He was a sorcerer and a charlatan; he was demonized as the source of every heresy to trouble the Early Church; he loved the most beautiful woman in the world, and it is said he was the arch-enemy of the first pope. And he had his very own sin named after him.
But who was Simon Magus?
He appears very briefly in Acts chapter 6; a man named Simon in the city of Samaria who boasted great powers. He was one of many prophets and would-be messiahs who popped up in Palestine during the First Century. The text tells us that he practiced sorcery and had attracted a wide amount of attention in the region. He billed himself as “The Great Power” and people attributed his magic to divine power. Then Philip showed up.
Philip was a follower of Christ who, like many others, had fled the city of Jerusalem fleeing the attempts by the Temple authorities, (and by later convert Saul in particular), to suppress the Church. He was one of the seven deacons, chosen by the Twelve Apostles to perform administrative functions and organize the Church’s charitable mission while the Apostles themselves devoted their attention to teaching. (One of Jesus’ original disciples was also named Philip, but this seems to have been a different guy).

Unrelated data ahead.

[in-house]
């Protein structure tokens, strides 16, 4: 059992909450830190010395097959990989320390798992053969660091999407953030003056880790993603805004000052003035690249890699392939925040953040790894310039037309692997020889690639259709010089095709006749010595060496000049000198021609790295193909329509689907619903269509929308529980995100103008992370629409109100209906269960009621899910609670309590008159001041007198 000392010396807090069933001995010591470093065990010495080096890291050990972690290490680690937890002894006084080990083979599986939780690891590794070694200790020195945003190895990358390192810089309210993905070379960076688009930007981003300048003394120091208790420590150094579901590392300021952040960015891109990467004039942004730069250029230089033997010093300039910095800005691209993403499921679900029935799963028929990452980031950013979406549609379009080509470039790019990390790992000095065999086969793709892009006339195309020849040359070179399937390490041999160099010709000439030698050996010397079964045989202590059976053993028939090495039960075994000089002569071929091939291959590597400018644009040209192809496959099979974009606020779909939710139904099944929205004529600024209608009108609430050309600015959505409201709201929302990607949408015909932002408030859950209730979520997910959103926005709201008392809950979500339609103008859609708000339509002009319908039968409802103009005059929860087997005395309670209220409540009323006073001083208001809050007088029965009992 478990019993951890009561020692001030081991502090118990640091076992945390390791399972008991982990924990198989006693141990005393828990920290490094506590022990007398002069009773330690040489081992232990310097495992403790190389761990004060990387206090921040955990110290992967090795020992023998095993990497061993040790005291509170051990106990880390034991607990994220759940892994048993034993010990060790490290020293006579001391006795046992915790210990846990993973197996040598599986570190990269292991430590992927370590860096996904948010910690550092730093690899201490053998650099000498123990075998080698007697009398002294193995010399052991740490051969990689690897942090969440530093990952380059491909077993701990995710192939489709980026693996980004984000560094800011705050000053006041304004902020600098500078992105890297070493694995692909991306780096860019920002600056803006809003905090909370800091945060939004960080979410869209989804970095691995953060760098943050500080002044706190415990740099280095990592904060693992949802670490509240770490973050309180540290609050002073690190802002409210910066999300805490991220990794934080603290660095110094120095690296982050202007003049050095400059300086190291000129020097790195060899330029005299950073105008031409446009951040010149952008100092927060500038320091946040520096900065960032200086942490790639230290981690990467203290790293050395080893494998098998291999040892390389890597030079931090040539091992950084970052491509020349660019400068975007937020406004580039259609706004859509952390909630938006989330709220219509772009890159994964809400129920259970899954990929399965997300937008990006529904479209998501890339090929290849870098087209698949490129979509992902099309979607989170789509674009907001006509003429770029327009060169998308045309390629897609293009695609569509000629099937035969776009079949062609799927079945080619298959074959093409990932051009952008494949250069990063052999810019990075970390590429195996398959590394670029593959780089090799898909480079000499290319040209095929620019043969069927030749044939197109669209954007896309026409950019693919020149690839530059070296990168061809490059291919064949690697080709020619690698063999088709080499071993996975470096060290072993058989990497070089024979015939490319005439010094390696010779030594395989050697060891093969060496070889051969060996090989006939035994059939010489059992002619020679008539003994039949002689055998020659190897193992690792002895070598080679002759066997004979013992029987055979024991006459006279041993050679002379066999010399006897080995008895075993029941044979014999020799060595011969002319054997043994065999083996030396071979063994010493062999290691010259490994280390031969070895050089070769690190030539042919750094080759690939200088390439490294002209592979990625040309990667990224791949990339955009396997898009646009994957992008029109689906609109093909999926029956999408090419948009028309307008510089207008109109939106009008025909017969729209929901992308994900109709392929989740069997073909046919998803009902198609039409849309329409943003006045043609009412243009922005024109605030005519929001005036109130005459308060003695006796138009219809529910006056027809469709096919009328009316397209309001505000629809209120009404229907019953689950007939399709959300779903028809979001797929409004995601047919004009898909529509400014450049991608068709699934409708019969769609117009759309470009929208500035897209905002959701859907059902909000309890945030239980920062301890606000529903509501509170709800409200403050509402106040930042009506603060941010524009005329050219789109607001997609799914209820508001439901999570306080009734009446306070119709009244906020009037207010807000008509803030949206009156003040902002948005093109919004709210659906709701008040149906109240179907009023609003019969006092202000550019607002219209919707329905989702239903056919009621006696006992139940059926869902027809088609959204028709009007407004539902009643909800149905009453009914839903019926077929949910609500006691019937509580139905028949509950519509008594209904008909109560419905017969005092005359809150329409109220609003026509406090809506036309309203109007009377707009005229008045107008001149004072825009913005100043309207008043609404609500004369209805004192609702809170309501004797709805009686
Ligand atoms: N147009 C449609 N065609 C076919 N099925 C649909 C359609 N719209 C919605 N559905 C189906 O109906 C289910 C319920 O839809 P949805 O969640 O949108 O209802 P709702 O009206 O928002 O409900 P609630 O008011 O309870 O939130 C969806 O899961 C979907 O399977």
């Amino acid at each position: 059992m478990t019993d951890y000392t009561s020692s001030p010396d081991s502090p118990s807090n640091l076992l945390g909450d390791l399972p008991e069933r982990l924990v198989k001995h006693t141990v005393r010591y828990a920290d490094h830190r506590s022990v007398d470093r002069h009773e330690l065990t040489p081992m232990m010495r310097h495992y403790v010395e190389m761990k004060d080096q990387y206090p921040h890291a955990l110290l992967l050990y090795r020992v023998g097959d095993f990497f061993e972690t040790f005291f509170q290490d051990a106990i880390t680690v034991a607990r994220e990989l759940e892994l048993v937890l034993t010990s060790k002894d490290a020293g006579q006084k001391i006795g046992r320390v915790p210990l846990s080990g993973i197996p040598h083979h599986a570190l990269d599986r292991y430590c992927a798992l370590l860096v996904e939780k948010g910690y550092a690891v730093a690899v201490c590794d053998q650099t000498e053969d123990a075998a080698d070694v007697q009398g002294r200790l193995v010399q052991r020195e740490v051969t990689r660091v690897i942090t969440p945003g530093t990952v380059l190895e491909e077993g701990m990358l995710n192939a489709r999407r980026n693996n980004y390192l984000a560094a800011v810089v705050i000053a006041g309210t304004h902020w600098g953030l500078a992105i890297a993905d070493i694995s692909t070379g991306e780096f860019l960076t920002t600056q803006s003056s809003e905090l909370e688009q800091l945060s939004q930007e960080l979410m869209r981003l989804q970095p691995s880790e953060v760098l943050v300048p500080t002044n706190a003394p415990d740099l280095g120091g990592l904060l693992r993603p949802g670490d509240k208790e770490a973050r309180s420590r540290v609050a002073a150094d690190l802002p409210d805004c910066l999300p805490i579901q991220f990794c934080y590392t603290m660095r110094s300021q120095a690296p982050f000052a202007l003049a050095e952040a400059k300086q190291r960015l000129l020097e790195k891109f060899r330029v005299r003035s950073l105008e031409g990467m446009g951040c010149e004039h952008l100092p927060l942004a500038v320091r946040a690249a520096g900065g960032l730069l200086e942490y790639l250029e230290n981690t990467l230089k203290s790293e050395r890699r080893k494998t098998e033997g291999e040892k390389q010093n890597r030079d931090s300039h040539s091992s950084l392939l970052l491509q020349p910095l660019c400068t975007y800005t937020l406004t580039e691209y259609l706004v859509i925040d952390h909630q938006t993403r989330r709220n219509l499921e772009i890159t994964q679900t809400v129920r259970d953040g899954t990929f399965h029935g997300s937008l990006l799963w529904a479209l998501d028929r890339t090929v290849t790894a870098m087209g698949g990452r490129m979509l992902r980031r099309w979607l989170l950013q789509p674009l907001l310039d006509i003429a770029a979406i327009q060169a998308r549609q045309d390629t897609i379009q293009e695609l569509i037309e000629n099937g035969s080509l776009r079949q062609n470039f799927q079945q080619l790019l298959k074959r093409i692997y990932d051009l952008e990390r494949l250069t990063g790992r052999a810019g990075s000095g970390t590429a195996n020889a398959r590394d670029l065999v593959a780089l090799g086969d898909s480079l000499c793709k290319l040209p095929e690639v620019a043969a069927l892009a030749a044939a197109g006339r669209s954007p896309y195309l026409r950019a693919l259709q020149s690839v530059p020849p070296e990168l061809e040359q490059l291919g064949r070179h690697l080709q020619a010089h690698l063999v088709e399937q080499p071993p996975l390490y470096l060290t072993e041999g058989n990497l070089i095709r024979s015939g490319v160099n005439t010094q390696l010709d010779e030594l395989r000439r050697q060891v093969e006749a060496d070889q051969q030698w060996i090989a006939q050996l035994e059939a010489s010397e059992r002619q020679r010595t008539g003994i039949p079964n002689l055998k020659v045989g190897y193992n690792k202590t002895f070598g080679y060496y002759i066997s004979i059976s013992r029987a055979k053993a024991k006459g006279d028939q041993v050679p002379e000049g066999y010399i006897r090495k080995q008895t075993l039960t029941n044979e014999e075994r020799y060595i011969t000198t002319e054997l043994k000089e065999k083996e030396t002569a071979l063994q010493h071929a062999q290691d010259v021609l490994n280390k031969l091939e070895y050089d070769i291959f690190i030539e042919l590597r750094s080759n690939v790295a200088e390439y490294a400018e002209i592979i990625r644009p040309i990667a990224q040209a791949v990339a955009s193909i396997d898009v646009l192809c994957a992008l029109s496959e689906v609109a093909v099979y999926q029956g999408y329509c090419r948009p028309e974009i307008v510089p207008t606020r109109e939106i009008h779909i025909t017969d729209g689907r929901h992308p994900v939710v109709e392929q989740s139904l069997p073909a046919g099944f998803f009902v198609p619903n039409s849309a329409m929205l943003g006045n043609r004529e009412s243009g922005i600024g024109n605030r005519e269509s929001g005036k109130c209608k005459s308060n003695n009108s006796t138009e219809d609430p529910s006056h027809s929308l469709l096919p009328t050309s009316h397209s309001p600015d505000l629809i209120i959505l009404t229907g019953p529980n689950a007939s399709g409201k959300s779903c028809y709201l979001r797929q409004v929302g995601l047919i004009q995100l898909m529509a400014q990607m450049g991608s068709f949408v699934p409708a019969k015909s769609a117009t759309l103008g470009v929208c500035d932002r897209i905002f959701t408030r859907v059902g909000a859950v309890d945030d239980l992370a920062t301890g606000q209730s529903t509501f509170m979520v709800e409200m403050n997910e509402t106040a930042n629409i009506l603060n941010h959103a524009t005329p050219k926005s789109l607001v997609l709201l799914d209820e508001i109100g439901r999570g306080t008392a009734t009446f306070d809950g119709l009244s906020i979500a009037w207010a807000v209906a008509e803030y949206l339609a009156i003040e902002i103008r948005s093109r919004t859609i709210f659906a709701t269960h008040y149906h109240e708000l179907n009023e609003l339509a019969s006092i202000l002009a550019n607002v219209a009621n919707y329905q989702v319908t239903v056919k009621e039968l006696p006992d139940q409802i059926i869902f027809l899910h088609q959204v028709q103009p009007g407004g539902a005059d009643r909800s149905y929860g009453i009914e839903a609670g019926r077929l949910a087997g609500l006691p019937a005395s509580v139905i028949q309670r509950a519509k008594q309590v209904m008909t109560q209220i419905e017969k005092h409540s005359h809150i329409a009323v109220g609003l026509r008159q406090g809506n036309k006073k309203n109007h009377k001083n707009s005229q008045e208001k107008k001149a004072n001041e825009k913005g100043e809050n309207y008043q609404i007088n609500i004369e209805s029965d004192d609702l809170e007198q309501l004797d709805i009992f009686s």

The name “Philip” is Greek, so perhaps he was a Greek convert to Judaism who had become a follower of Jesus. Or perhaps one of his parents was Greek and the other Jewish, as was the case with Paul’s student, Timothy. Or possibly Philip was just the name he went by among his Gentile friends.
Philip came to Samaria and began preaching the good news of the kingdom of God. The text tells us that many were baptized, both men and women, including Simon.
Was Simon sincere? The text tells us that he “believed and was baptized” and offers no judgment on this, although it does remark that Simon was impressed by the “signs and miracles” he saw Philip performing and that he followed Philip everywhere.
It seems very likely that Simon saw Philip’s message as The New Thing, and rather than denouncing it, as the Jewish religious leaders in Jerusalem did, he sought to latch onto it so he could incorporate it into his own schtick. Or perhaps he really was moved by Philip’s preaching, and his initial acceptance of the message was sincere.